Some big changes are in store for the Bangor YMCAThe first phase of an expansion project is set to get underway this Summer.Meghan Hayward has the story.”The Bangor Y has secured the properties surrounding the Second Street facility that allows for us to consolidate our organization under one roof, with an expanded parking lot and also a plan for phase two expansion to bring all of our core programming and services into one location.”The 2.2 million dollar phase one project, which is the expanded parking lot, is set to begin this Summer.Four of the nine buildings they have acquired will be torn down to make room for more than 100 new parking spots at the facility.”The timeline for phase two will be determined by the efficiencies we’re able to gain by being under one location as well as understanding the economy and the appropriate time to go out for a capital campaign.”Initially, the consolidation will result in a reduction of employees.But Chief Executive Officer Mike Seile hopes when they eventually expand the facility and programming, they’ll be able to add more jobs.Seile says members won’t see a change in their fees.”We’ve kept our memberships affordable for the Bangor community and in this transition part of the reason for the change is to keep it at that affordable rate.
Scientists are saying that Maine could see another widespread out break of red tide this spring and summer.The National Oceanic and Atmospheric Administration announced on Wednesday that indications are that it could be a significant bloom of the toxic algae that causes red tide.The toxins don’t affect the shellfish, but it makes them off limits to harvesting and can make people sick.If the outbreak does happen, it could close hundreds of miles of clam flats and therefore lead to clam shortages.
President Obama will hold a meeting Thursday with congressional leaders on health care reform.The Maine Association of Health Underwriters met in Bangor Wednesday to get their position on the issue across to Senators Susan Collins and Olympia Snowe.The group represents health insurance brokers and consultants who work with thousands of companies in Maine.They’re pitching a plan based on what they’ve heard from their members.
High school students in Ellsworth spent part of their day learning about the dangers of abusing over the counter medications.According to Ellsworth police, the issue came to the forefront after three Ellsworth high school students overdosed on over the counter medicine and were hospitalized.One of the speakers said that the difficulty in battling this problem is the easy accessibility of the medications.Pediatrician Dr.
Cianbro’s module project for a refinery in Texas is coming to an end.And if the facility does not get more contracts, over 1-hundred employees could be without work.The project will come to an end this June.President Andi Vigue says starting now they will begin reducing people at the Brewer site, but the end of April is when they will see the largest amount.There are currently about 5-hundred employees in Brewer and Vigue says that could go down to just 25 if they can not find work.Vigue says they are trying to transfer many of the employees into the company’s construction jobs.” It is headed toward a low point and we’re optimistic we have 4 or 5 projects right now that if successful they would come to this facility and continue to be constructed here.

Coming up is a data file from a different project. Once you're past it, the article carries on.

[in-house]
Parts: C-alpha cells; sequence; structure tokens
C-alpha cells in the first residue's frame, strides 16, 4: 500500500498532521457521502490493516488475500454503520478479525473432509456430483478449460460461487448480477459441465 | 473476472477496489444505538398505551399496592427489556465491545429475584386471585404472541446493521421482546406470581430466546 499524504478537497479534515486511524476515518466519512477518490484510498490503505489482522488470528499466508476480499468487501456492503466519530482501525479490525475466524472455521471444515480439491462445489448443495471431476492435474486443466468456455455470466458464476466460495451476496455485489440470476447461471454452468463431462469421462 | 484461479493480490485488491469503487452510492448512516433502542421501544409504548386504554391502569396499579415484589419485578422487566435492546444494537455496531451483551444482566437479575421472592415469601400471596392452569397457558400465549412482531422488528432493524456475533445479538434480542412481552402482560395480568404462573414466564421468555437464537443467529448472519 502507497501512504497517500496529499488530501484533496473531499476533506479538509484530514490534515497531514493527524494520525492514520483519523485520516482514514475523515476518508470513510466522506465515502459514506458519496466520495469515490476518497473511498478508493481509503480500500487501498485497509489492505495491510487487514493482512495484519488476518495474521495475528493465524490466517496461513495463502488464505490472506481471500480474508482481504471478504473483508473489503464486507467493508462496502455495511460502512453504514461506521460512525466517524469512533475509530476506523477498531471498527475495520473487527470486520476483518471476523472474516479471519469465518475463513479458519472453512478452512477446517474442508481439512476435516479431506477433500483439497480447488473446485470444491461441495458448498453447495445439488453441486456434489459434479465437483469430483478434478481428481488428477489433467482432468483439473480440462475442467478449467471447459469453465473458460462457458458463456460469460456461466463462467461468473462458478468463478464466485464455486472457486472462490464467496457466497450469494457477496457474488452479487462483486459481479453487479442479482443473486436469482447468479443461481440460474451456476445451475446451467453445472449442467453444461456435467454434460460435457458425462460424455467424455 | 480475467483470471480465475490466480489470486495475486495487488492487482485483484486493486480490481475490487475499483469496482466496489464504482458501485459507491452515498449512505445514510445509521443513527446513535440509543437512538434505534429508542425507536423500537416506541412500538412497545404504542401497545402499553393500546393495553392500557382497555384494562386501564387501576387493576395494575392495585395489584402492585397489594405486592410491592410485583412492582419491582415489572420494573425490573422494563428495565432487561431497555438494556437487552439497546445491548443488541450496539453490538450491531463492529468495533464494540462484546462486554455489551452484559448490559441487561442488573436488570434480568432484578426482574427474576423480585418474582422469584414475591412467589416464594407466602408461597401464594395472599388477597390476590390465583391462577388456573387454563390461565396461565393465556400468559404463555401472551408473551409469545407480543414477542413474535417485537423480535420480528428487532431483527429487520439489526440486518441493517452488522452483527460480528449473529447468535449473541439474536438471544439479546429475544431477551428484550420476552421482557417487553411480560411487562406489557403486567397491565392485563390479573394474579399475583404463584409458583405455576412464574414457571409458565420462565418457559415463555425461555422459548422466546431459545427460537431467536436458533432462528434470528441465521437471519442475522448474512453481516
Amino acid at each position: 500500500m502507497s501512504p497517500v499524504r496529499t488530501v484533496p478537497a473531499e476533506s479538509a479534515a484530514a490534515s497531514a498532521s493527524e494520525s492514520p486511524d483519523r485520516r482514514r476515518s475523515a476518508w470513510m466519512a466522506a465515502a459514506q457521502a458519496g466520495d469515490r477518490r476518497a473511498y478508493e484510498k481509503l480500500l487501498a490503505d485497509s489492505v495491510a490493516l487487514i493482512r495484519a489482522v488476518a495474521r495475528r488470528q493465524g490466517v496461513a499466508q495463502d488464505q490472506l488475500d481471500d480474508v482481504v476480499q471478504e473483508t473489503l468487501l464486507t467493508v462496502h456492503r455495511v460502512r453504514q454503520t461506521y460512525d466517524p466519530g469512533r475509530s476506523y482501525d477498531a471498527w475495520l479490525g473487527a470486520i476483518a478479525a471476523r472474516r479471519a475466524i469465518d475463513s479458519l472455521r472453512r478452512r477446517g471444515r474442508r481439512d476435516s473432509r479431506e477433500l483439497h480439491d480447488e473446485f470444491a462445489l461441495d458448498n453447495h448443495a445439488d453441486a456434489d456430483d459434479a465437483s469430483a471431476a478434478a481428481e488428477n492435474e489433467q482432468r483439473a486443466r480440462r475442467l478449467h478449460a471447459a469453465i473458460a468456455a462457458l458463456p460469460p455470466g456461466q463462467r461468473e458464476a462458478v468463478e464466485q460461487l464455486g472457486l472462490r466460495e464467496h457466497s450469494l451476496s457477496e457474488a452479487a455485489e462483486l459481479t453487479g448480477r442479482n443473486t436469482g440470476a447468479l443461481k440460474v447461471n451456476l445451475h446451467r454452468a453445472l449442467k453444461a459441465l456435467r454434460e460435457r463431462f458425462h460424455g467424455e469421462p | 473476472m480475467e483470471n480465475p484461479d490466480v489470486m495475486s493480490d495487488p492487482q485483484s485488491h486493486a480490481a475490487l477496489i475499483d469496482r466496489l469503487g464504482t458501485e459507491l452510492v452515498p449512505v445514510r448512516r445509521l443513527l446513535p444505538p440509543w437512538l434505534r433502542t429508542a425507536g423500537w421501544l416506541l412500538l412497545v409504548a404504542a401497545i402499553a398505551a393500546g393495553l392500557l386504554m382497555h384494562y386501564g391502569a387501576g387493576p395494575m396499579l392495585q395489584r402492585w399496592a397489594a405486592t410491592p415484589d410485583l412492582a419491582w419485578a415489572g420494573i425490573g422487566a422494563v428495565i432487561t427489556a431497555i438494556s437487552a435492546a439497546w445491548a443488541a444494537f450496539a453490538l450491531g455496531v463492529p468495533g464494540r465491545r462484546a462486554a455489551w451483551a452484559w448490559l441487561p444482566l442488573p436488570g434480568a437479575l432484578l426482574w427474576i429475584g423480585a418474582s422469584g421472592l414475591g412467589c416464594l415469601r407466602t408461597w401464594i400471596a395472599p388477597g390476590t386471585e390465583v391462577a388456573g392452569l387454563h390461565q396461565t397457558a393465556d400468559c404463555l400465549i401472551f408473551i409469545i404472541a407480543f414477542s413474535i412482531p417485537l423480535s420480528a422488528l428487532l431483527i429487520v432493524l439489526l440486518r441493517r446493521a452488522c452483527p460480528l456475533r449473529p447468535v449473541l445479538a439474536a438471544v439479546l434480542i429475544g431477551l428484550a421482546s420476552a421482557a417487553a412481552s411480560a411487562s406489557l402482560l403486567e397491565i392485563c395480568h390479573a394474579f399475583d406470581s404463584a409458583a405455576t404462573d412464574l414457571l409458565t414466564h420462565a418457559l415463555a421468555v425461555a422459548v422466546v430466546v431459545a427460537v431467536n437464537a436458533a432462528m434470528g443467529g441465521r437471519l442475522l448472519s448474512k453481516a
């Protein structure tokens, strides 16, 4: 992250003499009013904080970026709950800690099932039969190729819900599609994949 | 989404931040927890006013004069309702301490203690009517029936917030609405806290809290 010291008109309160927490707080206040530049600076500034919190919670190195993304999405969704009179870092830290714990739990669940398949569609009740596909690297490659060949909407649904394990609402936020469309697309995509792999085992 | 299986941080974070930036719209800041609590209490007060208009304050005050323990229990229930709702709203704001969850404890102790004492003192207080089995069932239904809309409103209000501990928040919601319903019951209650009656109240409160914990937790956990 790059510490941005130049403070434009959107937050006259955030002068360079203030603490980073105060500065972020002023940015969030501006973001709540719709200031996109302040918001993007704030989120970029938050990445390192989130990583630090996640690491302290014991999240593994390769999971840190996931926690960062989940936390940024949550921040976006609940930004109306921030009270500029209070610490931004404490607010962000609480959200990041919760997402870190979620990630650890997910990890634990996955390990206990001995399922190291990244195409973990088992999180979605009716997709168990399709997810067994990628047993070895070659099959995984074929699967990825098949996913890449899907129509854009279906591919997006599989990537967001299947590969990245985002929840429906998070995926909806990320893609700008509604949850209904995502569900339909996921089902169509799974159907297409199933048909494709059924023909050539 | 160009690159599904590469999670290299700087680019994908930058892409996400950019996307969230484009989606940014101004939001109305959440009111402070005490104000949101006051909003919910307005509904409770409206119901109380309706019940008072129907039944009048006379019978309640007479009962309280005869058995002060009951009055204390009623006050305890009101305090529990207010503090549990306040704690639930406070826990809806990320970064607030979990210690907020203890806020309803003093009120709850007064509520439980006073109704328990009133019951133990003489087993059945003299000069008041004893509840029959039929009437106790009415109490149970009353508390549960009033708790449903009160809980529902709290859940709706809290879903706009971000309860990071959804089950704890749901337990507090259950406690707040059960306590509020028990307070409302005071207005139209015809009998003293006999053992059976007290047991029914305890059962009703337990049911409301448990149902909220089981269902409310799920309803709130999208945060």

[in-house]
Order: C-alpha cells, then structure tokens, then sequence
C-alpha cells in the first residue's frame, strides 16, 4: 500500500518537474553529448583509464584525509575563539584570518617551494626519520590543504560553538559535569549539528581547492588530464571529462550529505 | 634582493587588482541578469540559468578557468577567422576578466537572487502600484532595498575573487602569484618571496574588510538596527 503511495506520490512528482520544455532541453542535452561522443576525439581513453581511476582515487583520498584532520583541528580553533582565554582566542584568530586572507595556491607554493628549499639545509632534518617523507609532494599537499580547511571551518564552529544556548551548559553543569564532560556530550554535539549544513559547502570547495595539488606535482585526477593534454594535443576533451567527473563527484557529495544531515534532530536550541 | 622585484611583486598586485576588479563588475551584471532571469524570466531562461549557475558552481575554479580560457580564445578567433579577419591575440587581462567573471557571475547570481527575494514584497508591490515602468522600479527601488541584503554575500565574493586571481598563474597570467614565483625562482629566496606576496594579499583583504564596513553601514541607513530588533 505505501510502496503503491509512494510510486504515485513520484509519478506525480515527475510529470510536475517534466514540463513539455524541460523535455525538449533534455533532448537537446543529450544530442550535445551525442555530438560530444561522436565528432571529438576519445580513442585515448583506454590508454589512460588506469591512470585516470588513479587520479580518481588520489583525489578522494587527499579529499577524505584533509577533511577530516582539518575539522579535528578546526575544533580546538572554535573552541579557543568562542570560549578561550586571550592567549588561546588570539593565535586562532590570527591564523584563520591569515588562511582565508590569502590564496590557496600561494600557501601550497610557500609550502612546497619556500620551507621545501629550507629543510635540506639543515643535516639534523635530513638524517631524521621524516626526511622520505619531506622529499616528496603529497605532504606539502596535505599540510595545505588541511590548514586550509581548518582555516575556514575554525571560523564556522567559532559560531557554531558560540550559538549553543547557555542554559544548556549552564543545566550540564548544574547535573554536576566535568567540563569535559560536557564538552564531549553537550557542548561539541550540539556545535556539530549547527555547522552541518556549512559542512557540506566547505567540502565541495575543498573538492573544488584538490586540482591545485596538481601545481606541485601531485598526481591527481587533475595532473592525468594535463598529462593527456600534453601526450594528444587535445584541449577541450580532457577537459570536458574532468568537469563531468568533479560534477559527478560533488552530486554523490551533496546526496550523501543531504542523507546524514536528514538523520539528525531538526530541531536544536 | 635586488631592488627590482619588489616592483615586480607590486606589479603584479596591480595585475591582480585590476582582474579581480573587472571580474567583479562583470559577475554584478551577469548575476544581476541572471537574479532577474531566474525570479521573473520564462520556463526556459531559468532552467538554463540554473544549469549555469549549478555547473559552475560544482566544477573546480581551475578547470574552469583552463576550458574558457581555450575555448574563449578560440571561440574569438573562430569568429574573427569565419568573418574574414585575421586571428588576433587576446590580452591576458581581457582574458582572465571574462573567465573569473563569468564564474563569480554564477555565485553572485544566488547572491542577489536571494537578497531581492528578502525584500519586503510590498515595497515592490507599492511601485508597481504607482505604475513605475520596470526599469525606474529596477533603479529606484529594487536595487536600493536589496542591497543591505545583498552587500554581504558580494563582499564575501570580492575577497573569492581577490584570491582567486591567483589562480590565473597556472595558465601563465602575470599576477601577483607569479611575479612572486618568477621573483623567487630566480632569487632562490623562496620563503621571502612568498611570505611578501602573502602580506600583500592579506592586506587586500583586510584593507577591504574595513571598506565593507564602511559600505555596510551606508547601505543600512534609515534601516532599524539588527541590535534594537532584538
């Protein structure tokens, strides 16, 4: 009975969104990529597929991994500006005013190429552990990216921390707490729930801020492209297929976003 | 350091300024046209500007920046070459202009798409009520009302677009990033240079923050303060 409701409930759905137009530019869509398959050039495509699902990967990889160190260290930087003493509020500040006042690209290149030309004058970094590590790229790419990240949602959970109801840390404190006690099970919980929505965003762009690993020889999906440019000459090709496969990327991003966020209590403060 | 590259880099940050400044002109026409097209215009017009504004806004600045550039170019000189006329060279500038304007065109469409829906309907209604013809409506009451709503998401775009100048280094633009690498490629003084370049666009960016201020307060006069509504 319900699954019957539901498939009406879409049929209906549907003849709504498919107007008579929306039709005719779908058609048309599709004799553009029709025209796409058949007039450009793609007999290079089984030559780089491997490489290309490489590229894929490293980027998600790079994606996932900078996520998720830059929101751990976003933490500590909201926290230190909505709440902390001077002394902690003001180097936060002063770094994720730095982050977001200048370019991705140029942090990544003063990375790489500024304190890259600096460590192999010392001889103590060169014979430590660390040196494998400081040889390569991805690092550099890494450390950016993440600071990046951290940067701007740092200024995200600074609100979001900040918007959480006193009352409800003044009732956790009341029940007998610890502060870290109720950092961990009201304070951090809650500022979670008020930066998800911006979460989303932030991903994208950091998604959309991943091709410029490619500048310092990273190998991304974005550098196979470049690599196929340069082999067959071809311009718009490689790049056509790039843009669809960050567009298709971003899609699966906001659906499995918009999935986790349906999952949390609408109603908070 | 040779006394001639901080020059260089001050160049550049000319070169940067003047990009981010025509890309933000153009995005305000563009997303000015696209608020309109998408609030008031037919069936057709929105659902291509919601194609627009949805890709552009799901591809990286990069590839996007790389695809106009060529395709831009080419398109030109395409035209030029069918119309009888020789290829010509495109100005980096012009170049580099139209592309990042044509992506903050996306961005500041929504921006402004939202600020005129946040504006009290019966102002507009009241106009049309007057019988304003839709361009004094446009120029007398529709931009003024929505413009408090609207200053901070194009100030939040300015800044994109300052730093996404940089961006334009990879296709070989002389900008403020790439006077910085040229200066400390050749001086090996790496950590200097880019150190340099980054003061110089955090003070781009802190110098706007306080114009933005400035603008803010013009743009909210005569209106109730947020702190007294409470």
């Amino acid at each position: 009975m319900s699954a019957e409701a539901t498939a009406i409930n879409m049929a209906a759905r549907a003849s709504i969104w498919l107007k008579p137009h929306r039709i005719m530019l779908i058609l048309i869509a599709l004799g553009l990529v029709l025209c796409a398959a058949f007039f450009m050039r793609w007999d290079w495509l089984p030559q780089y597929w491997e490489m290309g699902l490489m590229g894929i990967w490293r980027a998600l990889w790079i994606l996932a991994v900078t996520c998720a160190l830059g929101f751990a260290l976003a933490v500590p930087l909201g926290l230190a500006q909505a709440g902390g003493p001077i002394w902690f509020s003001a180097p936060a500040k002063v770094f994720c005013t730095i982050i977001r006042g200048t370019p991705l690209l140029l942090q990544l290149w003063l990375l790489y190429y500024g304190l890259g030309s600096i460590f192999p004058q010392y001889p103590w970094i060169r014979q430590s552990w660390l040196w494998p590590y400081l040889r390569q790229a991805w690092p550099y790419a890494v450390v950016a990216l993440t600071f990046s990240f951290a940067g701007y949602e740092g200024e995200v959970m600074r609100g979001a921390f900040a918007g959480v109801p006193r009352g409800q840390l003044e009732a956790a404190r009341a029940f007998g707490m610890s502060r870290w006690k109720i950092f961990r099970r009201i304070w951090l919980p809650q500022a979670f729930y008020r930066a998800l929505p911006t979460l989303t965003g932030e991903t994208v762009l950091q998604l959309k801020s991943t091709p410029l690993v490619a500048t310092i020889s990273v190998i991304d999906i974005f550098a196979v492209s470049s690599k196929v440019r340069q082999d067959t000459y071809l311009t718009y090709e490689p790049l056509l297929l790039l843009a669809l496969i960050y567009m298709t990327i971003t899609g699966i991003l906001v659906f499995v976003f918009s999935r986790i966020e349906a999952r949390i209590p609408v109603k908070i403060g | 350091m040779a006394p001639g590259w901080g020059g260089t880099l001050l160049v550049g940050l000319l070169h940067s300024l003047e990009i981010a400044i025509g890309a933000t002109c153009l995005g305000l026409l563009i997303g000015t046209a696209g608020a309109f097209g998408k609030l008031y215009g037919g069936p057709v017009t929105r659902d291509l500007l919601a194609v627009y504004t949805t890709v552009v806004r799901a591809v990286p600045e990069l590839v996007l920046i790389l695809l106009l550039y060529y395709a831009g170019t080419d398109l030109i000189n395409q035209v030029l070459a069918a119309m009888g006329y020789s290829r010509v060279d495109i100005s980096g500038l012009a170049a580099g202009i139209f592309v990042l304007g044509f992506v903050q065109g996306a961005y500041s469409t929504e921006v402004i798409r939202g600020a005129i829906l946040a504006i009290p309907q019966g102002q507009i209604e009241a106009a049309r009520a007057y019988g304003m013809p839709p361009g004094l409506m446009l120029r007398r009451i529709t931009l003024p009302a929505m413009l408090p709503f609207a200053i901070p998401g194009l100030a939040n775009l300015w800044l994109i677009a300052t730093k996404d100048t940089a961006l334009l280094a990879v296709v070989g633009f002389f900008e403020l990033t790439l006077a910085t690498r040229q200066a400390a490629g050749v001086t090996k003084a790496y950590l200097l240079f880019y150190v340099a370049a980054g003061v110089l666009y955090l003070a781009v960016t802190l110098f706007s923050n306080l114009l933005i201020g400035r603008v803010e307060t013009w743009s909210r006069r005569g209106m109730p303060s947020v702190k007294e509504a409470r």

Students at Waldo county technical center served up a Caribbean themed meal Wednesday night.All the proceeds will be sent to a technical center in Haiti that was destroyed by the earthquake.Culinary Instructor Mark Hannibal says it’s a chance to introduce students to different ethnic foods and help a good cause at the same time.”I think it’s great to have a connection.
Some folks in Belfast aren’t happy with a plan to build a new Sheriff’s Office and Emergency Management Agency in a vacant lot behind the former jail.The Waldo County Commissioners recently approved spending 1-million dollars from existing county accounts to replace the nearly 200-year-old building.Resident Thierry Bonneville, who owns land next to the site of the proposed building says he and other neighbors support a new facility, but do not want to see it go in a residential area that has a lot of history to it.Bonneville says they first learned of the proposed building only a few weeks ago when a neighbor saw surveyors at the site.The proposed building would be four times the size of any homes in the surrounding area.Another concern the residents have is with the noise the new building will bring to the neighborhood.” So as far as the direct impact on the neighborhood it’s not the residence that we’re building here, it’s a 24/7, 365 day operation.
Officials state that the average heating oil price is unchanged from last week of $2.66 per gallon.The Governor’s Office of Energy Independence and Security indicated prices ranged from a low of $2.34 in southwestern Maine to a high of $2.85 in southern and eastern regions.Overall, prices have been relatively steady this winter.
The City of Bangor’s Travel Medicine and Immunization program is offering the H1N1 vaccine to the public as part of it’s regular walk in clinic service.The clinic is held every Monday and Wednesday from 9am to 11am at the Office of Bangor’s Health and Community Services Department.